Press Release

August 4, 2010

Washington, DC –
U.S. Senator Benjamin L. Cardin (D-MD), a member of the Environment and Public Works Committee (EPW) and Chairman of its Water and Wildlife Subcommittee, today urged vigilance in examining the implications of the use of unprecedented volumes of oil dispersants in the Gulf of Mexico, as the full extent of their impacts on wildlife and the water may not be documented for years to come. Senator Cardin made his remarks in a prepared statement for a joint hearing of the full EPW Committee and
the Subcommittee on Oversight addressing the

“Use of Oil Dispersants in the Deepwater Horizon Oil Spill.”


Since the spill began, somewhere in the neighborhood of 1.8 million gallons of chemical dispersants were applied in the Gulf.
   These chemicals break the oil into smaller droplets.
  In that form it mixes and dilutes into the water column rather than floating on the surface in a big slick.
  The rationale we’ve been given is that damage to the organisms in the water column is a lesser evil than damage to the wetlands and the birds and fish that live and breed in them,”
said Senator Cardin.
“Sadly, there is shockingly little to back up those claims.
  The number of facts we possess about these chemicals is far outweighed by the number of unanswered questions.
  Here are just a few:



We have only this past Monday begun to get answers about how toxic these chemicals are when mixed with oil.


We do not know whether breaking the oil up makes it more or less available to fish and other marine animals.


We do not know how to track or clean up the plumes of oil that the dispersants have helped push under the surface.


We don’t know what impact these plumes will have on the ecosystem and the food chain of the Gulf over the long-term.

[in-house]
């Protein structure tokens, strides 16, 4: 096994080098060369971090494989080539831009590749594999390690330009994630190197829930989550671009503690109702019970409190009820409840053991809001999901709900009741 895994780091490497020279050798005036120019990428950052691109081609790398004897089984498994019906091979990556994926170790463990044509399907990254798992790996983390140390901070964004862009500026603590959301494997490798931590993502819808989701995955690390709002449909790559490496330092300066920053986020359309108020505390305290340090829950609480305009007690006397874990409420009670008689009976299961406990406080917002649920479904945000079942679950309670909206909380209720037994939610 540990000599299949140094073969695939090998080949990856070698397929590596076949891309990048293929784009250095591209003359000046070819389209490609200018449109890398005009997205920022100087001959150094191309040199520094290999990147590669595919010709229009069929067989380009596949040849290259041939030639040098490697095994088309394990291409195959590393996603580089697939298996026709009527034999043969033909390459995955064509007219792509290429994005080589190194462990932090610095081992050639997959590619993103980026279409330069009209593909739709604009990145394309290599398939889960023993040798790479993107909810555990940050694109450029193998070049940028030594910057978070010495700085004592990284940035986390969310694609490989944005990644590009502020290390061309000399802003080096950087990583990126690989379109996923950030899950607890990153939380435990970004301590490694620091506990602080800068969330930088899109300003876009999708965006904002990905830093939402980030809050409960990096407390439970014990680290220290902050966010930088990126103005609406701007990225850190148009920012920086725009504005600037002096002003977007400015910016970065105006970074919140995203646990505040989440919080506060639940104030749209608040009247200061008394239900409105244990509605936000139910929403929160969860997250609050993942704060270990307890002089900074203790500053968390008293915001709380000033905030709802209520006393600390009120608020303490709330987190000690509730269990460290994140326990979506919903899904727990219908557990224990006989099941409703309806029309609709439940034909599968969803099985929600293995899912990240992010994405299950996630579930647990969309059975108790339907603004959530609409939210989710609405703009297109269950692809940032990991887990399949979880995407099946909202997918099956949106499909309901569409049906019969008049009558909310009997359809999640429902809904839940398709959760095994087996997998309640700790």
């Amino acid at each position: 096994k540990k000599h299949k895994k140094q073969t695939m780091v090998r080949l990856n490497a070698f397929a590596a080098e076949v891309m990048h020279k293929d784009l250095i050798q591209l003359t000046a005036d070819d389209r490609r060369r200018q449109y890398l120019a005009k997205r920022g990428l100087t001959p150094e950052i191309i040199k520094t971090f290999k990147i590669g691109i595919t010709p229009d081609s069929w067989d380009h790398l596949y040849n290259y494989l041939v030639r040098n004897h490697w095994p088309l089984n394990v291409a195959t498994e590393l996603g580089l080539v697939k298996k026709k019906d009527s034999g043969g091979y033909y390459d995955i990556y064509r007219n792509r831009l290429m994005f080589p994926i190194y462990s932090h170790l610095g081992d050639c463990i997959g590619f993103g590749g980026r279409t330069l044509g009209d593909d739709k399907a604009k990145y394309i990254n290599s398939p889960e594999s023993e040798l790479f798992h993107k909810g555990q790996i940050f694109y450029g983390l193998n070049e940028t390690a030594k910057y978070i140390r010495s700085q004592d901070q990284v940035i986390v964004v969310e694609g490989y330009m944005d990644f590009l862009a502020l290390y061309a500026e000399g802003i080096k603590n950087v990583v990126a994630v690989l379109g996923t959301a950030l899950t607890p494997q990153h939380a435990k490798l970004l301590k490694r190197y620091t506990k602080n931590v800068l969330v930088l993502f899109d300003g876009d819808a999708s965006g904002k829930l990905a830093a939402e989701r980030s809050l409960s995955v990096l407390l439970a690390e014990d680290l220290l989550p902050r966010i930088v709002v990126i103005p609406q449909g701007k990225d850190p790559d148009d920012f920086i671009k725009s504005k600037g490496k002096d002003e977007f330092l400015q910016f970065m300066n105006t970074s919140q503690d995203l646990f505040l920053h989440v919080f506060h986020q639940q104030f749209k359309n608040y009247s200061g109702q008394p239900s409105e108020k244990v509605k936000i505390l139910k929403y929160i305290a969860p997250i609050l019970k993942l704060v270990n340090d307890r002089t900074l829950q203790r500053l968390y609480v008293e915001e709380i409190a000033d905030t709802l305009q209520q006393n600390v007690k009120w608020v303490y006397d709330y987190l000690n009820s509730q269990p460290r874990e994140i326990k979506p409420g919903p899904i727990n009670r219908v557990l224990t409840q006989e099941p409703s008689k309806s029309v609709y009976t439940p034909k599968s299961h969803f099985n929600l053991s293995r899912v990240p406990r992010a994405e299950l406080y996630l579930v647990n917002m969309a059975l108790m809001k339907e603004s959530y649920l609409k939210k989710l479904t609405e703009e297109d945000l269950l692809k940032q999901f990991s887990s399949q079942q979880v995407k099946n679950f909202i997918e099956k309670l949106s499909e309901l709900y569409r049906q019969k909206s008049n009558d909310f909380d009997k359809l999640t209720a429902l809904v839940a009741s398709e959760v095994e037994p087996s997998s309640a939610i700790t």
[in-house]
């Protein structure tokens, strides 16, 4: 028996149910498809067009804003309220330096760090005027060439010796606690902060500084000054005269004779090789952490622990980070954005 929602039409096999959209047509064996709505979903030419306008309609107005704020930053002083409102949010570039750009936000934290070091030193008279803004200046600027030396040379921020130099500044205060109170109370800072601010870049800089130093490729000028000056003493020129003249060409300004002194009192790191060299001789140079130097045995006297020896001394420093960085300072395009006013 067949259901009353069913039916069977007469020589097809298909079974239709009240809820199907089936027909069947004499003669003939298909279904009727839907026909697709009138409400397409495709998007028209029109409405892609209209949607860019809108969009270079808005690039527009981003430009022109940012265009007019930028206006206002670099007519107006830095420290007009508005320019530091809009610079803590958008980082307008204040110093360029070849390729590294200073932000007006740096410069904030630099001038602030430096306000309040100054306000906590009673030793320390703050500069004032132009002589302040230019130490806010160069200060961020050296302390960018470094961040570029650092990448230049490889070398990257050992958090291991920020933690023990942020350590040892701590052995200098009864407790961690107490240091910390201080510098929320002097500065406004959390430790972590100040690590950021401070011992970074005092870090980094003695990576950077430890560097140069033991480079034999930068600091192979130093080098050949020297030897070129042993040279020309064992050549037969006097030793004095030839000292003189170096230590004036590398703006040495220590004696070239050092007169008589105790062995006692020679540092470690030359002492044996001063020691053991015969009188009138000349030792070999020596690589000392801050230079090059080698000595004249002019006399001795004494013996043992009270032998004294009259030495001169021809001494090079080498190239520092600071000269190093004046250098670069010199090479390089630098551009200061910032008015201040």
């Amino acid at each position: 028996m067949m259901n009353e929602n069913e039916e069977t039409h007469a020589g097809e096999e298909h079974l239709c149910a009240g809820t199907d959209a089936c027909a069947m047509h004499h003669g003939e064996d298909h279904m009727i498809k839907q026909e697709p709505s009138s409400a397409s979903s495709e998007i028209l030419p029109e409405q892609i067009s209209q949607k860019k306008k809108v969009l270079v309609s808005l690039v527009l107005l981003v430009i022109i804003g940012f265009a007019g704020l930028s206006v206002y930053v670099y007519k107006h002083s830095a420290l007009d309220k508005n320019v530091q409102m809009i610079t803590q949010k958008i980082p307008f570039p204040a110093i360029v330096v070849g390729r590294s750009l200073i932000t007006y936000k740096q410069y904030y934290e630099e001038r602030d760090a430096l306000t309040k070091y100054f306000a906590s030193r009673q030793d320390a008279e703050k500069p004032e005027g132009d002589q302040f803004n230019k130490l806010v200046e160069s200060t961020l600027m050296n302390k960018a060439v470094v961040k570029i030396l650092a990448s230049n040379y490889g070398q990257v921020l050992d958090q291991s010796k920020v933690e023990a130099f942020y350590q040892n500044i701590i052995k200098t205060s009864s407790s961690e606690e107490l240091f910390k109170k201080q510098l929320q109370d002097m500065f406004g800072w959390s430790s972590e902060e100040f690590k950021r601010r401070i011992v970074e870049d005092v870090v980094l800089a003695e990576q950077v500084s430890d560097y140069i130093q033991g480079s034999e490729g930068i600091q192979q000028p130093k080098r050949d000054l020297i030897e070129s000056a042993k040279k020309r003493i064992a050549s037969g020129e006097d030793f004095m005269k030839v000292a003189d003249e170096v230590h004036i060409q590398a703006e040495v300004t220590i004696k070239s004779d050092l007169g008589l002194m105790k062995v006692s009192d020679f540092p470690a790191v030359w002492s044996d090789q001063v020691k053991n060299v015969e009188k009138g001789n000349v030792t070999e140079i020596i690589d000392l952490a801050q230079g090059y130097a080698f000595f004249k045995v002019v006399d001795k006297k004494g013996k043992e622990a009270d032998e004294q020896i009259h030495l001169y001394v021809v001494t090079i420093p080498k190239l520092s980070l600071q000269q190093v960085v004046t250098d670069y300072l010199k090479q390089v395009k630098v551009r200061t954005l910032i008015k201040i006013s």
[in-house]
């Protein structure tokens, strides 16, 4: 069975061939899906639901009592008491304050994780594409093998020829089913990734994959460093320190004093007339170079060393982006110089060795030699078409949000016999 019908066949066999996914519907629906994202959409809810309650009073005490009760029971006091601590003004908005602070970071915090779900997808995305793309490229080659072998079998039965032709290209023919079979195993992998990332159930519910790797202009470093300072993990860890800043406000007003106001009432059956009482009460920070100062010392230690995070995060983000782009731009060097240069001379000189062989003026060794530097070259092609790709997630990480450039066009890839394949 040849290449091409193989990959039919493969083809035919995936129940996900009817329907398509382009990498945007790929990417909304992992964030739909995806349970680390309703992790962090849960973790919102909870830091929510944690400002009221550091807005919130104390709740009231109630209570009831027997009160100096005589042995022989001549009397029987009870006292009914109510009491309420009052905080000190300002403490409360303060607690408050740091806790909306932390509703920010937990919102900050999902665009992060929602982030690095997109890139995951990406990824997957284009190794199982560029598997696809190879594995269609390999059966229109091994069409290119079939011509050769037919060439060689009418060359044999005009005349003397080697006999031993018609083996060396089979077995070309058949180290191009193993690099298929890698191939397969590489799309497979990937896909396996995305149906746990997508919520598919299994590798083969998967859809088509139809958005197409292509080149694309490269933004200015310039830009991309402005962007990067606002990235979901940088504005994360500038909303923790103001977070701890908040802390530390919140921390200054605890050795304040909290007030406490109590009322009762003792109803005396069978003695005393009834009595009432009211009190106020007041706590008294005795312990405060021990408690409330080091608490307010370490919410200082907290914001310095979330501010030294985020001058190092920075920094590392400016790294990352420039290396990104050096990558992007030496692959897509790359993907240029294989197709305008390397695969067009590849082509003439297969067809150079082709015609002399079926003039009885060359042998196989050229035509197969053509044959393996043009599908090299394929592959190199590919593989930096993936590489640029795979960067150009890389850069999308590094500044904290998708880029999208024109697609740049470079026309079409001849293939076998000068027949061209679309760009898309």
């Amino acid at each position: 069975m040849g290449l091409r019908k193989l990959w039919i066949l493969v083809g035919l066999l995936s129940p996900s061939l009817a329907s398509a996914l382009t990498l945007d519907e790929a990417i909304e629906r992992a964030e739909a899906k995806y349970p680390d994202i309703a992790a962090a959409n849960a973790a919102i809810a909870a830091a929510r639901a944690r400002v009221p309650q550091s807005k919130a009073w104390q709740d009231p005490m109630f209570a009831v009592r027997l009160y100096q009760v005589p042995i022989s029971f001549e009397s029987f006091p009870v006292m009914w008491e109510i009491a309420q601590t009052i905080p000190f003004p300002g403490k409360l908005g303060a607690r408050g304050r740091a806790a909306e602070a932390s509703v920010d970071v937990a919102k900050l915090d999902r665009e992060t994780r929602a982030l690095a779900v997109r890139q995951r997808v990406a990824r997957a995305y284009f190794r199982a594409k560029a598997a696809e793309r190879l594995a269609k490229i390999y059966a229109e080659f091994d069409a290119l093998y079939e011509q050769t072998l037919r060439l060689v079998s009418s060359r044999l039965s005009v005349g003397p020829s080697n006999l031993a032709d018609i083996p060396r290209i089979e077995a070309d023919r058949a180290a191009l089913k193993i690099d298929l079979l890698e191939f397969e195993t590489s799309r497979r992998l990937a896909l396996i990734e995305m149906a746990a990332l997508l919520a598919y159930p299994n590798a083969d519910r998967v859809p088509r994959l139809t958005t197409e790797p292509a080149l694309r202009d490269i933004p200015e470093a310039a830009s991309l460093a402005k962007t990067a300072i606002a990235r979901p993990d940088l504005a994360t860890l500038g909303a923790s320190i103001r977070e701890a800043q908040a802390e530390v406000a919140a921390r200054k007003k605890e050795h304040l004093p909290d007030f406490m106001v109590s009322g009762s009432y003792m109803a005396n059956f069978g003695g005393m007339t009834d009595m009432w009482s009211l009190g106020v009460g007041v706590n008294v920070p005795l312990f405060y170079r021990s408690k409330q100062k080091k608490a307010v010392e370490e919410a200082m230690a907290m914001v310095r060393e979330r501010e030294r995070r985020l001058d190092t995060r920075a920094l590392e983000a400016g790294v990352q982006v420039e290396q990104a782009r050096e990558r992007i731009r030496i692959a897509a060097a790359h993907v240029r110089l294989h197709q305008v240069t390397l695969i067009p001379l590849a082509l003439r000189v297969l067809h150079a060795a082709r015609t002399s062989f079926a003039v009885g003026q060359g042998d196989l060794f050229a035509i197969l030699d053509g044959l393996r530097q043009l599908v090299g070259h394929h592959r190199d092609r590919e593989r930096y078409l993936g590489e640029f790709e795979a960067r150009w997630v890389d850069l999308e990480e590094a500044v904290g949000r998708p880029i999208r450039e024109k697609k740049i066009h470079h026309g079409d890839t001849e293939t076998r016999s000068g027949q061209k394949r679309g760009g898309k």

We very little information about the effect of dispersants applied 5,000 feet below the sea as this was the first time it has ever been done.


“The constant refrain we have heard is that dispersants present us with a tradeoff: protecting the more environmentally sensitive wetlands and marshes and the species they nurture versus the subsurface water column.
  But with so little known about dispersants and their impact on the ecosystem as a whole, I don’t know how responders could have effectively evaluated the risks and come to this judgment.


“The Water and Wildlife Subcommittee that I chair has begun oversight of the process for assessing and repairing damage to natural resources and for holding BP and its partners financially responsible.
  As we seek to understand and document the damage that’s been done to the Gulf, much of which may not be evident until months or even years in the future, it is critical that the impacts of dispersants and dispersed oil are front and center.
  That is the only way we can be sure we will restore the health of the Gulf Coast region and a cherished way of life to its people.”


Senator Cardin’s full statement for the EPW hearing can be found